Integrity, uprightness and self-respect – these are the very roots of real culture. Intelligent, deliberative action and an awareness of the norms of goodness and beauty (of what the Greeks called arete) – these constitute the fragrance or aroma of culture, the "sweetness and light" of which Matthew Arnold wrote. The joy of silent contemplation and the repose of a lofty, well-controlled mind – these are the fruits of culture, the harvest of prolonged cultivation. Cultural development, whether individual or collective, is a continuing process, a creative activity, an exciting pursuit. As Plotinus counsels in his very first Ennead:

 Withdraw into yourself and look. And if you do not find yourself beautiful as yet, do as does the creator of a statue that is to be made beautiful; he cuts away here, he smooths there, he makes this line lighter, this other purer, until he has shown a beautiful face upon his statue. So do you also; cut away all that is excessive, straighten all that is crooked, bring light to all that is shadowed, labour to make all glow with beauty; and do not cease chiselling your statue until there shall shine out on you the godlike splendour of virtue, until you shall see the final goodness surely established in the stainless shrine.

 Great and enduring changes in the world in which we live cannot come through the efforts of partisan politicians unless they are inspired and directed by the wider vision of seers, poets and artists. The concept and goal of a united world community have been foreshadowed by a long line of creative writers, especially poets, from the earliest eras. In our own epoch, several leading writers have shown a lively sense of their social responsibilities. In his fine Presidential Address in 1953 to the Amsterdam Congress of the International P.E.N., Mr. Charles Morgan appealed to the writers assembled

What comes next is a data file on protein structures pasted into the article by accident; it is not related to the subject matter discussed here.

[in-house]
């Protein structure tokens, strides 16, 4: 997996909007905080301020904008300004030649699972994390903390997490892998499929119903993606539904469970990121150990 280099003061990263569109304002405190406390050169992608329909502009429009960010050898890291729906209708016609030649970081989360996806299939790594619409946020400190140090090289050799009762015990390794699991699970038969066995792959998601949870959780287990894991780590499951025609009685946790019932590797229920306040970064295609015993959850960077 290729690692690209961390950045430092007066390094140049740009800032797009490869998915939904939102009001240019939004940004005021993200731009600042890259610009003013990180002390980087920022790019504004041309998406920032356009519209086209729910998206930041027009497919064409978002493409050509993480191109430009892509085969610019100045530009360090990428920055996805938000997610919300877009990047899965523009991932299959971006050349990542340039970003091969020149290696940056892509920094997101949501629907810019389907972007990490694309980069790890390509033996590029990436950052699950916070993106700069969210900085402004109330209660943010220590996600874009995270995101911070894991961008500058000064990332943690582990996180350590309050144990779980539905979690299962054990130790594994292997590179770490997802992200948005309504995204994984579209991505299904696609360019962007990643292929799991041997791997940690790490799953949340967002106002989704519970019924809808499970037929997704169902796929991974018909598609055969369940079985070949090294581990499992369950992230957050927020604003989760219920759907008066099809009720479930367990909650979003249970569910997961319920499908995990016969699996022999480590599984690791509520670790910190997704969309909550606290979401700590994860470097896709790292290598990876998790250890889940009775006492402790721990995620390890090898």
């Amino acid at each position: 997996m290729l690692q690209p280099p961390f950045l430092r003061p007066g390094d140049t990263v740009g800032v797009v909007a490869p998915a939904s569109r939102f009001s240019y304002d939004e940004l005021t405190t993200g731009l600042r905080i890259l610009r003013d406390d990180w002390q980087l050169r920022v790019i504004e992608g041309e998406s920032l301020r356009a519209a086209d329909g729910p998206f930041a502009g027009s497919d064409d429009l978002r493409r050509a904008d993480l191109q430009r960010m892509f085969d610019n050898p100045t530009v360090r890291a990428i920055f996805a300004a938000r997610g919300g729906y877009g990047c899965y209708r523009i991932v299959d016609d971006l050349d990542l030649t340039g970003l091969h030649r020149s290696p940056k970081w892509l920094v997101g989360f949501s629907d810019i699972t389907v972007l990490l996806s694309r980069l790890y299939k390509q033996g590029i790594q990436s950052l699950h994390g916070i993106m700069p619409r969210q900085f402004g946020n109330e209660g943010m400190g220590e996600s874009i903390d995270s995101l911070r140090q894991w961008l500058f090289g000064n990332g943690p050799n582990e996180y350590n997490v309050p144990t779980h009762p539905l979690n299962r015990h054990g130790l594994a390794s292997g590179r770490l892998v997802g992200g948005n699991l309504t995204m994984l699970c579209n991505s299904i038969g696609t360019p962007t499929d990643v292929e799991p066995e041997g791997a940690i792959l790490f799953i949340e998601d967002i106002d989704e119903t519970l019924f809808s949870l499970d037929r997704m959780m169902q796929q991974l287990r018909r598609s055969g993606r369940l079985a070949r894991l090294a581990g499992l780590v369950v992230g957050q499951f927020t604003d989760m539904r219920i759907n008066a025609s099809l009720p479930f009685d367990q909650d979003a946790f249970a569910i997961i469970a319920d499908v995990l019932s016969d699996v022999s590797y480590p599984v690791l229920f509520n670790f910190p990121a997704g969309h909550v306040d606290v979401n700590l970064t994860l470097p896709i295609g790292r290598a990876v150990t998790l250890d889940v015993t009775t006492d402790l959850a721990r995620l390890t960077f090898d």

not to take peace for granted but to live each hour of it fully and without fear. Above all let us not allow the name of peace to be taken in vain and perverted to the uses of terror. If its sands are running out, so are the sands of our lives. That is not a reason to allow our faith to disintegrate or our pens to tremble in our hands.

Admittedly, writers, like sensitive seismographs, are peculiarly responsive to the prevalent horrors and imminent terrors of our time. But the very immensity of the dangers that loom before us and the time ahead, according to Mr. Charles Morgan, should be a means of grace":

 It deprives materialism of its profit and tyranny of its power. It is a reason to love and to be at peace. It is an amnesty to all the imprisonments of the mind; it empties out all the philosophies of disintegration.

It would be a betrayal of their mission if writers refused to rise above the predicament of mankind and offer a message of comfort and courage. Mr. Lewis Mumford fully appreciated this point in his In the Name of Sanity. In the chapter entitled "Mirrors of Violence", he declared:

 If our civilization is not to produce greater holocausts, our writers will have to become something more than merely mirrors of its violence and disintegration; they, through their own efforts, will have to regain the initiative for the human person and the forces of life, chaining up the demons we have allowed to run loose, and releasing the angels and ministers of grace we have shamefacedly – and shamefully – incarcerated. For the writer is still a maker, a creator, not merely a recorder of fact, but above all an interpreter of possibilities. His intuitions of the future may still give body to a better world and help start our civilization on a fresh cycle of adventure and effort. The writer of our time must find within himself the wholeness that is now lacking in his society. He must be capable of interpreting life in all its dimensions, particularly in the dimensions the last century has neglected; restoring reason to the irrational, purpose to the defeatists and drifters, value to the nihilists, hope to those sinking in despair.


 Inquire of the earth, the air, and the water, of the secrets they hold for you. The development of your inner senses will enable you to do this.
 Inquire of the holy ones of the earth of the secrets they hold for you. The conquering of the desires of the outer senses will give you the right to do this.
 Inquire of the inmost, the one, of its final secret which it holds for you through the ages.

Light on the Path

Hermes, March 1979
by Raghavan Iyer